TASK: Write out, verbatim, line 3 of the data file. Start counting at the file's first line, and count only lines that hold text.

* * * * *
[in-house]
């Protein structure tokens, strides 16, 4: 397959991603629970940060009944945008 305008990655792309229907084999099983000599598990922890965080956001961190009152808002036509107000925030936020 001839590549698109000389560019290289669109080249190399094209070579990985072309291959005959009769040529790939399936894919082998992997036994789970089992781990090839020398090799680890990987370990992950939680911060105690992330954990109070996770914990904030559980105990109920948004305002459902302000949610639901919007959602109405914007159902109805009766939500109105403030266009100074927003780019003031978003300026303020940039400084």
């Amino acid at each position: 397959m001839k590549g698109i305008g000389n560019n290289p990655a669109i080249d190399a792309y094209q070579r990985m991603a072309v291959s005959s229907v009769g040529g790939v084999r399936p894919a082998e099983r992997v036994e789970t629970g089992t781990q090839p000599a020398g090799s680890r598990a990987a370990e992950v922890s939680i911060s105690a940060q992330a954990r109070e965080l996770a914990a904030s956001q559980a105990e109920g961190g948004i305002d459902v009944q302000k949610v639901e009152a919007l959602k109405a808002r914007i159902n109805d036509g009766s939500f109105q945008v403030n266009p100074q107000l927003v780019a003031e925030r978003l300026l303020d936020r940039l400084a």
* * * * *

């Amino acid at each position: 397959m001839k590549g698109i305008g000389n560019n290289p990655a669109i080249d190399a792309y094209q070579r990985m991603a072309v291959s005959s229907v009769g040529g790939v084999r399936p894919a082998e099983r992997v036994e789970t629970g089992t781990q090839p000599a020398g090799s680890r598990a990987a370990e992950v922890s939680i911060s105690a940060q992330a954990r109070e965080l996770a914990a904030s956001q559980a105990e109920g961190g948004i305002d459902v009944q302000k949610v639901e009152a919007l959602k109405a808002r914007i159902n109805d036509g009766s939500f109105q945008v403030n266009p100074q107000l927003v780019a003031e925030r978003l300026l303020d936020r940039l400084a």